Our organization was caught off guard with the introduction of state provided liability insurance for teachers. Not only do we think it is a bad idea, it embraces a big government agenda usually opposed by Republican legislators. And for the Democrats, it was Bill Clinton in 1996 who proclaimed “the era of big government” was over. We are also unclear if the state legislature is sending mixed messages, on one hand treating teachers as state employees and on the other having legislation this session on teacher compensation that removes the state mandated salary schedule. It is important that legislators make clear their intention in this area.
A vast majority of Americans oppose Obama Care, because they oppose Government making decisions for which they themselves should be responsible. There is no difference here with this proposal as far as our organization is concerned from an educator’s perspective. The conservative principals espoused by Ronald Reagan proclaimed that government should do no job if there is a business in the Yellow Pages that can do that job better and at a lower cost. We are in fact doing that at Professional Educators of Tennessee.
Professional Educators of Tennessee, and even our competitors, can do a better job providing educator liability insurance than government. Our insurance is among the most comprehensive available. Merely factoring in our “cost per member to insure,” which is what one bill sponsor suggested, is woefully inaccurate. We spend at a minimal at least twice that amount, if not more, to provide the service and staff. Certainly the state does not propose to duplicate our policy or service statewide, and the cost would be prohibitive. My mother taught me many years ago that nothing in life is free. Professional liability insurance for Tennessee teachers will certainly not be free under this proposal. Teachers remember Benjamin Franklin’s adage, “People willing to trade their freedom for temporary security deserve neither and will lose both.”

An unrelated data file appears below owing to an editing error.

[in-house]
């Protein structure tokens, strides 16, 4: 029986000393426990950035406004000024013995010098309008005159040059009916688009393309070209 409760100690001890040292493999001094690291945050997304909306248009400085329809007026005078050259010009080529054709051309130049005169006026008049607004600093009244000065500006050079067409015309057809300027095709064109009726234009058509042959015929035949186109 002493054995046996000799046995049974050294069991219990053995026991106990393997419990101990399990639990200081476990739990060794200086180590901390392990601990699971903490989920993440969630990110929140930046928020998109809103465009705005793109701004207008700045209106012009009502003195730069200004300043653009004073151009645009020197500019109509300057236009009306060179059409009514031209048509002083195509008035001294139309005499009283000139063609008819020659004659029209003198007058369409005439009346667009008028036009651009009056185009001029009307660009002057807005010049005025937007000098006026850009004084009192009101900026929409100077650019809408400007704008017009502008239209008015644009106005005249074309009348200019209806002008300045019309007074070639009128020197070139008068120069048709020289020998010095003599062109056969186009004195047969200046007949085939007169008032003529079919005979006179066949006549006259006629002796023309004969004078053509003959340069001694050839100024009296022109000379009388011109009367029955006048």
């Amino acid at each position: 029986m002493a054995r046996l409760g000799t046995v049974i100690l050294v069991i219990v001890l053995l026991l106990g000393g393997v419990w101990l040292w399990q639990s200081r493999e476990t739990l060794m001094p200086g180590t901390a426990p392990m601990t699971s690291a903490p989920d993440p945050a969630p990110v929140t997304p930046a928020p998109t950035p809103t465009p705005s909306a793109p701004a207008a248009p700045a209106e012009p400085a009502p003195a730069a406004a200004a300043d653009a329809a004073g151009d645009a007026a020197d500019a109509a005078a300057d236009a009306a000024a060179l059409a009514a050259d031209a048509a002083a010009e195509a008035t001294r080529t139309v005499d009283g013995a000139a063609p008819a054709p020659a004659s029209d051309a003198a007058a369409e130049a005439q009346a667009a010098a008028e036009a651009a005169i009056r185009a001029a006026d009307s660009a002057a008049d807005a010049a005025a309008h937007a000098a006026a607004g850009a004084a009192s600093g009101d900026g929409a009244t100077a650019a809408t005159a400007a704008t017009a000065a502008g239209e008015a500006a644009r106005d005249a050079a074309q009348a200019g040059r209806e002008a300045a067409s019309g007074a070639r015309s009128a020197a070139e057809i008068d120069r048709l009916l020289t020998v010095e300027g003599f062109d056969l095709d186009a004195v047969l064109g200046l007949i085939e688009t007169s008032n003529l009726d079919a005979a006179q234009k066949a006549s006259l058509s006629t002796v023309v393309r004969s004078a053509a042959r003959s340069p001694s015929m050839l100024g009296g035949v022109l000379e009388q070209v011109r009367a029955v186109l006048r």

Liability insurance is not enough to protect teachers in the classroom. Liability insurance only goes so far. There is a big difference between liability insurance and employment protection. Hopefully, it’s a difference most teachers will never personally experience. A liability policy provided by the state or even a local school board would likely provide no coverage if that same board brings charges against teachers, paraprofessionals or administrators. Professional Educators of Tennessee protects its members with both superior liability and employment defense. We provide experienced attorneys and membership representatives who are knowledgeable in school law. This is something that free statewide liability insurance simply will not cover.
We urge legislators of both parties to reject this big government legislation and rather work on needed tort reforms to protect Tennessee teachers. Another solution would be to follow the path of some other states that simply mandate that school districts be required to provide information about professional educator liability insurance and organizations that provide such insurance to all their professional employees. The employees are then free to choose the organization or provider of their choice. The cost of a simple notification requirement would be a fraction of the $5.6 in this current bill and not expand the size of government.